Wendy Sutherland is Associate Professor of German at New College of Florida.
C O N T E N T S
Race in Eighteenth-Century Germany
Slavery, Colonialism, and the Eighteenth-Century Global Stage
‘Looking at the Overlooked’: Stage Properties and the Table in Karl Lessing’s Die Mätresse (1780)
Excursus: The Court Moor and Eighteenth-Century Court Painting
The Construction of Whiteness in the Traditional German Bourgeois Drama
Race, Doubles, and Foils: Staging Blackness in Friedrich Wilhelm Ziegler’s Die Mohrinn (1801)
Race, Homosocial Desire, and the Black in Ernst Lorenz Rathlef’s Die Mohrinn zu Hamburg (1775)
Reading in the Dark? Racial Hierarchy and Miscegenation in Heinrich von Kleist’s Die Verlobung in St. Domingo (1811) and Theodor Körner’s Toni (1812)
Full Circle: The Medal in Art History
The Frick Collection, New York, 8–9 September 2017
Proposals due by 1 March 2017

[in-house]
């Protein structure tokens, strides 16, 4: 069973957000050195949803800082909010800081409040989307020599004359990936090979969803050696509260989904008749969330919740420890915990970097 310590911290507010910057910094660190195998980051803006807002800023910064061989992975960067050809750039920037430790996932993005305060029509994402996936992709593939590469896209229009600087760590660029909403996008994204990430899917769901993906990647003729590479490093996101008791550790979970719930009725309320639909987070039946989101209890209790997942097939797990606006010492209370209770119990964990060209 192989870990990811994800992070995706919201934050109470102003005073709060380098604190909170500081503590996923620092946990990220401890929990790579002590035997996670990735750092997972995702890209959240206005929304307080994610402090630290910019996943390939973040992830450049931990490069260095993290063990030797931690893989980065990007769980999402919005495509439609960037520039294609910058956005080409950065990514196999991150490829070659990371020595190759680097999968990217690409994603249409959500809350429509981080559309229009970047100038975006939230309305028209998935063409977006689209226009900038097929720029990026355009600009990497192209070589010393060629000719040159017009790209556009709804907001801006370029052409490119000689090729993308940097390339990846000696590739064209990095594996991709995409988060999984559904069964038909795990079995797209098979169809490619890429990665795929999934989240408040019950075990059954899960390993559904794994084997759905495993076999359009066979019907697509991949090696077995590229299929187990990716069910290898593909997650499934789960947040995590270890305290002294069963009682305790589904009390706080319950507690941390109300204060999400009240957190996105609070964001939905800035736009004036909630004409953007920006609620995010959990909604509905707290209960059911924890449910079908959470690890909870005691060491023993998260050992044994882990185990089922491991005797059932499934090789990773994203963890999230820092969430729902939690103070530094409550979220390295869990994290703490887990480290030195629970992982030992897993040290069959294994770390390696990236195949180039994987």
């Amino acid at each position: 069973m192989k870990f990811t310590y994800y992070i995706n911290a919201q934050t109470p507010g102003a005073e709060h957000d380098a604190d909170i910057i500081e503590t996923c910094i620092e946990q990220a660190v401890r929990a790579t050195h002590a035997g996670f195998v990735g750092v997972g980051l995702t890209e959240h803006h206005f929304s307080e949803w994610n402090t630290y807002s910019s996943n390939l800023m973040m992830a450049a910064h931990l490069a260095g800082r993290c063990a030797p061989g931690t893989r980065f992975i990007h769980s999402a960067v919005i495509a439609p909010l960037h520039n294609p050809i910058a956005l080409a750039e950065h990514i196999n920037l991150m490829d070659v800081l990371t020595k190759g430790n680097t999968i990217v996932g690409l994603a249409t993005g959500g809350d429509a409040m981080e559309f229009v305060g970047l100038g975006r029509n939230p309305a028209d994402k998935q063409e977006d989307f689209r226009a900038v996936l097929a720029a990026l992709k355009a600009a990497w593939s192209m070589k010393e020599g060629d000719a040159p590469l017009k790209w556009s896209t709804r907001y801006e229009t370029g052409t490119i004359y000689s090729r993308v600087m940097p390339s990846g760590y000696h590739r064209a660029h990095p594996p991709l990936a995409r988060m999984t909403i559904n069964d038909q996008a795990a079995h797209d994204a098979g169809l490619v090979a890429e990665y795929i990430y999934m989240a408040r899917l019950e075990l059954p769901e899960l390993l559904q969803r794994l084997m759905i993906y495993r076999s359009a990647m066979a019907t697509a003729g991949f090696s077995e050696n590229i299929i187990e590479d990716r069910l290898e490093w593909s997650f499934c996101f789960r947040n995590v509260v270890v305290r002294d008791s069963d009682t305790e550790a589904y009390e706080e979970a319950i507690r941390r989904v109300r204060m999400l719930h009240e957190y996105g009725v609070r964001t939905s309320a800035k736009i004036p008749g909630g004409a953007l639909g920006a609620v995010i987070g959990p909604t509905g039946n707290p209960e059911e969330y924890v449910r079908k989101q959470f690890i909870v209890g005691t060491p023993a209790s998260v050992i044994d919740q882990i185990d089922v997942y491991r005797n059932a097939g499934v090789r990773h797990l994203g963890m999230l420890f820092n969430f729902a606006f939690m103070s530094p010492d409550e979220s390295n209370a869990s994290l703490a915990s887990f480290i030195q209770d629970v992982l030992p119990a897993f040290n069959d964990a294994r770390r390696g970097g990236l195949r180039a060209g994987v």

An invention of the Italian Renaissance inspired by ancient coins, medals were first created to commemorate individuals and significant events. Over time and as the art form flourished across Europe, they came to be made and to function in new ways, including to celebrate the éclat of the ruling class (and ascendance of the bourgeoisie), document achievements in the arts and sciences, and serve as a resource for the study of the distant past. The study of medals—too often overlooked in narratives of western art history—illuminates the aesthetic landscape of the five centuries in which they enjoyed wide popularity and provides vital insights into the social and political history of Europe. Medalists were celebrated members of the arts community, and medal making was not an isolated practice. Artists from Pisanello to Dürer to David d’Angers designed and/or produced medals alongside their paintings, prints, and sculptures. The medal has long been held to bridge these disciplines, and recent scholarship has begun to probe the rich intersections between medals and other arts.